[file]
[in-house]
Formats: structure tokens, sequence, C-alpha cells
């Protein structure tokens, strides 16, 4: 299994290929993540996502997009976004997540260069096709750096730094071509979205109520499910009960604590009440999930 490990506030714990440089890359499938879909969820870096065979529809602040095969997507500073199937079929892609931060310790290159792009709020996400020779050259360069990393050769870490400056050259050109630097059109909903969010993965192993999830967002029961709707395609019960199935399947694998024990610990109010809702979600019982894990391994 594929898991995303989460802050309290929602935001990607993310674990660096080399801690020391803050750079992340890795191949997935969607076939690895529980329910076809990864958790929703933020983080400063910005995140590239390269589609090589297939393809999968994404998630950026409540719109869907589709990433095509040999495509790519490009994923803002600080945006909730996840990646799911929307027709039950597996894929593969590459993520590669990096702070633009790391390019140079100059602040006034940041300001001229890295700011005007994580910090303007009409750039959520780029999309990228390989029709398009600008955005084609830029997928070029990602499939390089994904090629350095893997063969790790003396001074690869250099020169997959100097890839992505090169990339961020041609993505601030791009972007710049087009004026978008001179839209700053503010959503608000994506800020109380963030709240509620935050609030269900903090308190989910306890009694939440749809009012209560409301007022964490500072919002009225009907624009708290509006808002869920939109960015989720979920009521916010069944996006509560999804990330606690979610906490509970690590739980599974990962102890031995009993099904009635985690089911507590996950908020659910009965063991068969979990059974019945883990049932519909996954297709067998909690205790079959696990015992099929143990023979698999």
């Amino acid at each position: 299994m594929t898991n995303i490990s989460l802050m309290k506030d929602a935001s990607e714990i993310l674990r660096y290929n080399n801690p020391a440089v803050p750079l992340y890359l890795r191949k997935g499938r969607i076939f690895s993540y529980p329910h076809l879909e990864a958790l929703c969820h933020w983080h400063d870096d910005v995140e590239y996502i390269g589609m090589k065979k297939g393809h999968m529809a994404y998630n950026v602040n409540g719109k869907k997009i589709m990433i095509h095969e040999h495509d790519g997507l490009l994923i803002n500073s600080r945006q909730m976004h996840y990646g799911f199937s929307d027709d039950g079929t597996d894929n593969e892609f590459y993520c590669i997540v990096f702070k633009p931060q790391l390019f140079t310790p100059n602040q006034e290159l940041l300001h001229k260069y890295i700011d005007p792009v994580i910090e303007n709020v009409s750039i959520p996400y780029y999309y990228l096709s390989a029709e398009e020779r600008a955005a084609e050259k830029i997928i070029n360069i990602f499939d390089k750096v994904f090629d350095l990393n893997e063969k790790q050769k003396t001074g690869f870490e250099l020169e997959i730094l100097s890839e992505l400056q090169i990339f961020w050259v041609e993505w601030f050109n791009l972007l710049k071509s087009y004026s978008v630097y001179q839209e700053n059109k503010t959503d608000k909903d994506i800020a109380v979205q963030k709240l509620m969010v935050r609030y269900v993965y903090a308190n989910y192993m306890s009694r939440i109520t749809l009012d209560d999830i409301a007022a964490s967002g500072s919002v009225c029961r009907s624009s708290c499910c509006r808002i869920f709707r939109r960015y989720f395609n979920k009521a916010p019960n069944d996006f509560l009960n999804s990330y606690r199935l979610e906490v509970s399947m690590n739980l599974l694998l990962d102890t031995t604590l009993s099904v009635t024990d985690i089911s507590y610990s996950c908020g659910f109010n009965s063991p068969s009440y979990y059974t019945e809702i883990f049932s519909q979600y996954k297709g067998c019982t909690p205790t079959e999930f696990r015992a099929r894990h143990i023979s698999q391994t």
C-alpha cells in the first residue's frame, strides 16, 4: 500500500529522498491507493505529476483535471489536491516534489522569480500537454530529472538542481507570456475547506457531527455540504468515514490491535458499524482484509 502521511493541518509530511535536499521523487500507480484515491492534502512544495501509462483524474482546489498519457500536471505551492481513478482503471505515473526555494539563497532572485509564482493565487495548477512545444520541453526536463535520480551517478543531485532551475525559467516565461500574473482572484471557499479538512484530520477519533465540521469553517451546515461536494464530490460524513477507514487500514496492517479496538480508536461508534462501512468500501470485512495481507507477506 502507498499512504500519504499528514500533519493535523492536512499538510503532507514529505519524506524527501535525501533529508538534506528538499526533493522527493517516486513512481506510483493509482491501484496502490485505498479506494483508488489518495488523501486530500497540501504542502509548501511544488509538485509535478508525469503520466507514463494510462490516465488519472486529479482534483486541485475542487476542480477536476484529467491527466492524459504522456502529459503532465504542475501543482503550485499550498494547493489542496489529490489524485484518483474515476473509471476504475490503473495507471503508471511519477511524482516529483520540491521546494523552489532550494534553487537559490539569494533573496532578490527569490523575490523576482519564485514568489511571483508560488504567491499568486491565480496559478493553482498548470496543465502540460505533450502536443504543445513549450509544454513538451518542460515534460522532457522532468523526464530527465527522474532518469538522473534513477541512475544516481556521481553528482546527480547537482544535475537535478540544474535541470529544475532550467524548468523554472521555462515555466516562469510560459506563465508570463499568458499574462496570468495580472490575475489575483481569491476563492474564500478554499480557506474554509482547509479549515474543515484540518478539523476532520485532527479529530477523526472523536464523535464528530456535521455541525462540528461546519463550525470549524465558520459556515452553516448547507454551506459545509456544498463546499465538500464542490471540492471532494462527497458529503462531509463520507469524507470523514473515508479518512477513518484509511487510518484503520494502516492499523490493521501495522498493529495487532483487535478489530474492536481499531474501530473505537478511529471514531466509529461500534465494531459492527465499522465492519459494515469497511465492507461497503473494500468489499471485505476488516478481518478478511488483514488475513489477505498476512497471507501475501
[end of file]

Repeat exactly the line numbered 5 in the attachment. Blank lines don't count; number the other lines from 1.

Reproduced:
C-alpha cells in the first residue's frame, strides 16, 4: 500500500529522498491507493505529476483535471489536491516534489522569480500537454530529472538542481507570456475547506457531527455540504468515514490491535458499524482484509 502521511493541518509530511535536499521523487500507480484515491492534502512544495501509462483524474482546489498519457500536471505551492481513478482503471505515473526555494539563497532572485509564482493565487495548477512545444520541453526536463535520480551517478543531485532551475525559467516565461500574473482572484471557499479538512484530520477519533465540521469553517451546515461536494464530490460524513477507514487500514496492517479496538480508536461508534462501512468500501470485512495481507507477506 502507498499512504500519504499528514500533519493535523492536512499538510503532507514529505519524506524527501535525501533529508538534506528538499526533493522527493517516486513512481506510483493509482491501484496502490485505498479506494483508488489518495488523501486530500497540501504542502509548501511544488509538485509535478508525469503520466507514463494510462490516465488519472486529479482534483486541485475542487476542480477536476484529467491527466492524459504522456502529459503532465504542475501543482503550485499550498494547493489542496489529490489524485484518483474515476473509471476504475490503473495507471503508471511519477511524482516529483520540491521546494523552489532550494534553487537559490539569494533573496532578490527569490523575490523576482519564485514568489511571483508560488504567491499568486491565480496559478493553482498548470496543465502540460505533450502536443504543445513549450509544454513538451518542460515534460522532457522532468523526464530527465527522474532518469538522473534513477541512475544516481556521481553528482546527480547537482544535475537535478540544474535541470529544475532550467524548468523554472521555462515555466516562469510560459506563465508570463499568458499574462496570468495580472490575475489575483481569491476563492474564500478554499480557506474554509482547509479549515474543515484540518478539523476532520485532527479529530477523526472523536464523535464528530456535521455541525462540528461546519463550525470549524465558520459556515452553516448547507454551506459545509456544498463546499465538500464542490471540492471532494462527497458529503462531509463520507469524507470523514473515508479518512477513518484509511487510518484503520494502516492499523490493521501495522498493529495487532483487535478489530474492536481499531474501530473505537478511529471514531466509529461500534465494531459492527465499522465492519459494515469497511465492507461497503473494500468489499471485505476488516478481518478478511488483514488475513489477505498476512497471507501475501